Fas induces caspase 8-mediated cleavage of the BH3 interacting-domain death agonist (BID), thereby triggering mitochondrial outer membrane permeabilization, leading to mitochondrial damage17, 18. Hence, Fas activation may induce mitochondrial dysfunction and decrease lipid oxidation in a BID-dependent manner. Indeed, hepatic overexpression of Fas in vivo induced cleavage of caspase 8 as well as BID (Fig. 4a, b and Supplementary Fig. 4a, b). To address a potential role of BID in mediating the effect of Fas on mitochondrial function, Fas was overexpressed in hepatocytes of BID knockout (KO) mice. Of note, BID ablation protected mice from Fas-induced deterioration in glucose tolerance (Fig. 4c), whereas glucose tolerance was similar in wild-type (WT) and BID KO mice upon lacZ injection (Supplementary Fig. 4c). In line with such finding, liver TG levels of Ad-Fas-treated BID KO mice were significantly lower compared to Ad-Fas-treated WT mice and comparable to Ad-lacZ controls (Fig. 4d). Furthermore, mitochondrial complex II-driven respiration was increased in Fas-overexpressing BID KO mice (Fig. 4e). Importantly, treatment with antisense oligonucleotides (ASO) targeting BID, which reduced hepatic BID protein content by 60% (Supplementary Fig. 4d), improved glucose tolerance and reduced liver TG levels in mice overexpressing Fas in hepatocytes (Fig. 4f, g). These findings strongly support a mechanistic role for BID in mediating the inhibitory effect of Fas on mitochondrial fatty acid oxidation.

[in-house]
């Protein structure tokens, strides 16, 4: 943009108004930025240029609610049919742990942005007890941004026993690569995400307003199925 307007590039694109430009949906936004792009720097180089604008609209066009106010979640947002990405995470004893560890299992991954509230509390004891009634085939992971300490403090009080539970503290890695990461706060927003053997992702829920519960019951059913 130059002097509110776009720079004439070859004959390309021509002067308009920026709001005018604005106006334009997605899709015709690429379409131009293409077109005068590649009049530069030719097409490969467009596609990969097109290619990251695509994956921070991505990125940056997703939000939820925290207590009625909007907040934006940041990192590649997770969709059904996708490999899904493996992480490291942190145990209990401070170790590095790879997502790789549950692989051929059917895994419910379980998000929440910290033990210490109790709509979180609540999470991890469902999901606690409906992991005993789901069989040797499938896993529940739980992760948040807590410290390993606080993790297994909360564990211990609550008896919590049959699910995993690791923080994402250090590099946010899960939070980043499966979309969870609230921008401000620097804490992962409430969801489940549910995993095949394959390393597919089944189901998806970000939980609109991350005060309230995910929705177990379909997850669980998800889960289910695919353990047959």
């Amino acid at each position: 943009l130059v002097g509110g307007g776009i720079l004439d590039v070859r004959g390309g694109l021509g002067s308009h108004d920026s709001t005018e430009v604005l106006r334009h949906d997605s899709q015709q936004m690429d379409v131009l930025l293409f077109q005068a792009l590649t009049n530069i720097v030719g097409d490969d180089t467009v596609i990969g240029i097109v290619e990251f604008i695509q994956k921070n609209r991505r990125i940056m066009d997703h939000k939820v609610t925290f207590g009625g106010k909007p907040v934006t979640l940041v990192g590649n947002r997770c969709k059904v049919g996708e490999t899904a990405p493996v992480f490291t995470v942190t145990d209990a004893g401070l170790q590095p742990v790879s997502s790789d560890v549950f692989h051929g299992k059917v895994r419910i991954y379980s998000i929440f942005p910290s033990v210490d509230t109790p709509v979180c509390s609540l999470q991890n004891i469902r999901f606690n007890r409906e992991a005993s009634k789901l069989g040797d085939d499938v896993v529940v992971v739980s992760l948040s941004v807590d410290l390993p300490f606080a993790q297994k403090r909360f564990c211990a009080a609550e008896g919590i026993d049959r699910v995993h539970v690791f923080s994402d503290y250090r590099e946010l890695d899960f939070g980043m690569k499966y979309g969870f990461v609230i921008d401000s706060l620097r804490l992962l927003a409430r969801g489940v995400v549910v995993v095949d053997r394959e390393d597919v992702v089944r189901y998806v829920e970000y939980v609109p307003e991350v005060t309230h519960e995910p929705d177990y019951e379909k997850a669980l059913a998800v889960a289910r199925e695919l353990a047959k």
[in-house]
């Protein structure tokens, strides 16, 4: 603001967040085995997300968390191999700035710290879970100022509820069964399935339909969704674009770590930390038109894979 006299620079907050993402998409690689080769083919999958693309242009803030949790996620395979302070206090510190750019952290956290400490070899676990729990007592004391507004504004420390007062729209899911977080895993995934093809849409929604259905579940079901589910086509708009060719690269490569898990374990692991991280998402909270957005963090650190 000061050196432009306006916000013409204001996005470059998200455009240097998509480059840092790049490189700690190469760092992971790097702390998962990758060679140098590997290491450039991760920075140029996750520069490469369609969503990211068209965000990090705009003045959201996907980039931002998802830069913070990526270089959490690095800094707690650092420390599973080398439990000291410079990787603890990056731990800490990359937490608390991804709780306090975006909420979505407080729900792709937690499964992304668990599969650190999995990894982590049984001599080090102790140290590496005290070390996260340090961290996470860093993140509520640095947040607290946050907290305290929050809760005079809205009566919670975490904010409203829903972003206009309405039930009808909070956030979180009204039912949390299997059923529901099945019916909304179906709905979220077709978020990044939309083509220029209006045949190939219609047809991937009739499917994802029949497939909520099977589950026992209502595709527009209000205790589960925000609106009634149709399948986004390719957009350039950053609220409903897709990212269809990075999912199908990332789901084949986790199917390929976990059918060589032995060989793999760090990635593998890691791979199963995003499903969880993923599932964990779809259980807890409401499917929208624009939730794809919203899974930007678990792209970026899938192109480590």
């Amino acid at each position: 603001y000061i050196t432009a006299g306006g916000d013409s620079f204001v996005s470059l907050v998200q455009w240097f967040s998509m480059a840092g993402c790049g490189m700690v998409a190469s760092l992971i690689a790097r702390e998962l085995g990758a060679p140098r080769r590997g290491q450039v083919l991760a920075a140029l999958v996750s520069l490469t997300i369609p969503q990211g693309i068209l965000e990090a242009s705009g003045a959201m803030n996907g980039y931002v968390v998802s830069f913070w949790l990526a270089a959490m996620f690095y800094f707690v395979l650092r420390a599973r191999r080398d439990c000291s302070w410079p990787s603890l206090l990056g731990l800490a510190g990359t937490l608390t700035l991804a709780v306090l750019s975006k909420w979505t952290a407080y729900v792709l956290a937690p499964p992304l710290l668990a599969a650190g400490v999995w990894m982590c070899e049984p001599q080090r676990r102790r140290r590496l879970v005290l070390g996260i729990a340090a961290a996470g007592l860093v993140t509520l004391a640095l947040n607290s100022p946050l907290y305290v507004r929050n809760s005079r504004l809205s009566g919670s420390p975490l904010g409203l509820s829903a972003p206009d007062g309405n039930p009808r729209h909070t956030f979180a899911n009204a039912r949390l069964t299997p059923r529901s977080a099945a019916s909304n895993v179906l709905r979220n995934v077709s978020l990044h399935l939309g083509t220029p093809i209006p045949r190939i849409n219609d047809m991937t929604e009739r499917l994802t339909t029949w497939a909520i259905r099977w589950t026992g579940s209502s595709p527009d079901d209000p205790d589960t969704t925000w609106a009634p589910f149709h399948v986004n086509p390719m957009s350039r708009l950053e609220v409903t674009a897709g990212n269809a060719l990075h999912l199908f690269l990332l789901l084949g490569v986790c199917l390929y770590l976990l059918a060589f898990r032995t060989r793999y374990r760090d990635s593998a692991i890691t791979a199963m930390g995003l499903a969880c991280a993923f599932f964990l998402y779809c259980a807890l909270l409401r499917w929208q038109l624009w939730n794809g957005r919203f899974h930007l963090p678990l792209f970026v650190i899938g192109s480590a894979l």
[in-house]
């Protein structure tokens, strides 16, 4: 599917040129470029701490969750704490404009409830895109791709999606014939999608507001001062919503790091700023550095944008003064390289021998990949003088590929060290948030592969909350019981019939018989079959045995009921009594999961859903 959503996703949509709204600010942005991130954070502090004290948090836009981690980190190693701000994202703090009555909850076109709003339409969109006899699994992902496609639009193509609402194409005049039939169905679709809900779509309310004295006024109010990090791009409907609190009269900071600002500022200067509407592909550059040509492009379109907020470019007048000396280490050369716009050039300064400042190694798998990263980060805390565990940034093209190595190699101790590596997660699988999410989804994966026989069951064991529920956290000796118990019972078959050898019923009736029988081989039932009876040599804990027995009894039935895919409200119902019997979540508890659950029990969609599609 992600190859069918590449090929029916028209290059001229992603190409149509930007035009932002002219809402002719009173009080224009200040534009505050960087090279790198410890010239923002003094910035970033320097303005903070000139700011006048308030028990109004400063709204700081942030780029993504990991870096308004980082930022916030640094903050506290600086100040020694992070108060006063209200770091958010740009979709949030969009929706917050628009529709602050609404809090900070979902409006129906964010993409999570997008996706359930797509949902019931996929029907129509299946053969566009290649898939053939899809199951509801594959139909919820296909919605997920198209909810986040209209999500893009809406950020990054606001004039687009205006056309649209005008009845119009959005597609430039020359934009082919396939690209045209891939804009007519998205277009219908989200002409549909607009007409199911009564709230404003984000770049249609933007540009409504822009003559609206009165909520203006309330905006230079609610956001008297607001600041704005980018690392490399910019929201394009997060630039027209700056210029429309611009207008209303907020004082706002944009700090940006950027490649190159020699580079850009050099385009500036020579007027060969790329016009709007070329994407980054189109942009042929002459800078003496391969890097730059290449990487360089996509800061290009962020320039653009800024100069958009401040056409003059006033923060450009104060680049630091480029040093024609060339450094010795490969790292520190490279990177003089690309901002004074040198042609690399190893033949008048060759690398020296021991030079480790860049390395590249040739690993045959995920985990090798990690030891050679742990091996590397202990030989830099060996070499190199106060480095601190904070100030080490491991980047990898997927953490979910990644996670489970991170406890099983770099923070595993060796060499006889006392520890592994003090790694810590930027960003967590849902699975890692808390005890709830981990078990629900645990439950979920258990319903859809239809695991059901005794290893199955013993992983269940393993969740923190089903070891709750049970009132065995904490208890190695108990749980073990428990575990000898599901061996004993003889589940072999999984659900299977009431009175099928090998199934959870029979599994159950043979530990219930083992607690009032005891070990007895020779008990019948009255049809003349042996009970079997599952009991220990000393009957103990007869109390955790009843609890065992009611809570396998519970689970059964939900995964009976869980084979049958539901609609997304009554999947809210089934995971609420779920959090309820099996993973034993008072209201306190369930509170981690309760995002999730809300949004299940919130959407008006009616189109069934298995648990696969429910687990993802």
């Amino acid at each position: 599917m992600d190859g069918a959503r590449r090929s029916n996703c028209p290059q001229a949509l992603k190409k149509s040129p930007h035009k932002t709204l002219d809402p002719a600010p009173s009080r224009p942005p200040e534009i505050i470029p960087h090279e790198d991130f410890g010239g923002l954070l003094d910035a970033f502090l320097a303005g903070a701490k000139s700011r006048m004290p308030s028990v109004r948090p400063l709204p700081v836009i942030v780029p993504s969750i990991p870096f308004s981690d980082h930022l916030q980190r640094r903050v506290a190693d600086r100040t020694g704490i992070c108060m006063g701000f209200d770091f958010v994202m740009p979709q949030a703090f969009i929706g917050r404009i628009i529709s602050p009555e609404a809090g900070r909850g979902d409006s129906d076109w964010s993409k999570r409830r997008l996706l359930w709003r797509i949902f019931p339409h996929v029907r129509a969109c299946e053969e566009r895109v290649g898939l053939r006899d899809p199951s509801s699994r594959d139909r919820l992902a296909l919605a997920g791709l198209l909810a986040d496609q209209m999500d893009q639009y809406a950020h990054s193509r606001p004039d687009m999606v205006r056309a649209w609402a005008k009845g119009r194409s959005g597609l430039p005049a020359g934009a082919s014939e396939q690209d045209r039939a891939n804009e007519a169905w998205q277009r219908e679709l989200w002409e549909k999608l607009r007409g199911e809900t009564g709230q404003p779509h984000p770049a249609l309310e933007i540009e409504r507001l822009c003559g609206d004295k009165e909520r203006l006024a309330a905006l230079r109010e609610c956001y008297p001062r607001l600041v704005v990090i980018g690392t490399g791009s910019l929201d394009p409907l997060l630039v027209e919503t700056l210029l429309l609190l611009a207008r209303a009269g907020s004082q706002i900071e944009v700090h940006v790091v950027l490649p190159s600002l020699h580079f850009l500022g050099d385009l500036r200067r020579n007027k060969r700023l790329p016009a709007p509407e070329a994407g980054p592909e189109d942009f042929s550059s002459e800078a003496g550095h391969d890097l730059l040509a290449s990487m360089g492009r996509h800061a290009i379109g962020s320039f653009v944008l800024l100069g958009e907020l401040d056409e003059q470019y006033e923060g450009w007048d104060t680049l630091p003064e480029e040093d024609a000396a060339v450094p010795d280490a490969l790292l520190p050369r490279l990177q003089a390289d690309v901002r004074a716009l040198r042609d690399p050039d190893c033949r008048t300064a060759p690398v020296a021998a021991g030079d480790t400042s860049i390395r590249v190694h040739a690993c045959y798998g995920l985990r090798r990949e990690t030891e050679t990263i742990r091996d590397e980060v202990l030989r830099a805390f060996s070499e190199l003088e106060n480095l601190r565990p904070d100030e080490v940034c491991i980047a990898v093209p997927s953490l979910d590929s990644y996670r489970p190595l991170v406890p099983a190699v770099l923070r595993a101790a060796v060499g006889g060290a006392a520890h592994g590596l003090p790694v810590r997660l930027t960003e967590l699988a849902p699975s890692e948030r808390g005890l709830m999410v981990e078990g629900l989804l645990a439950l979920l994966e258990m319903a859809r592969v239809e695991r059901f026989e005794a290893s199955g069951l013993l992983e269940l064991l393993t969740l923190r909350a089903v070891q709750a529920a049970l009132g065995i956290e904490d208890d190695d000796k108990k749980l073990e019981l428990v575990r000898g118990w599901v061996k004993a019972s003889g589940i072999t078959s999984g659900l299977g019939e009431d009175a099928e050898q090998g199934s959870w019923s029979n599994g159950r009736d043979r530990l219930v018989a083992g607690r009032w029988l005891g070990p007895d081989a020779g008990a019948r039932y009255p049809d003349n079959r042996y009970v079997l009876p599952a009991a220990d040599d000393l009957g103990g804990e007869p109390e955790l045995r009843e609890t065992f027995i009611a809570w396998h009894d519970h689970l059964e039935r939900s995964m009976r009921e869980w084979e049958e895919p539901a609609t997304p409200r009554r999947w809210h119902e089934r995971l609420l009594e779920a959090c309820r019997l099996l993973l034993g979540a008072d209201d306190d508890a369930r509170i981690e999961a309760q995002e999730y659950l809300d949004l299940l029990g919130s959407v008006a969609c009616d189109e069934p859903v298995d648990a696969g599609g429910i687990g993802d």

Fig. 4
figure 4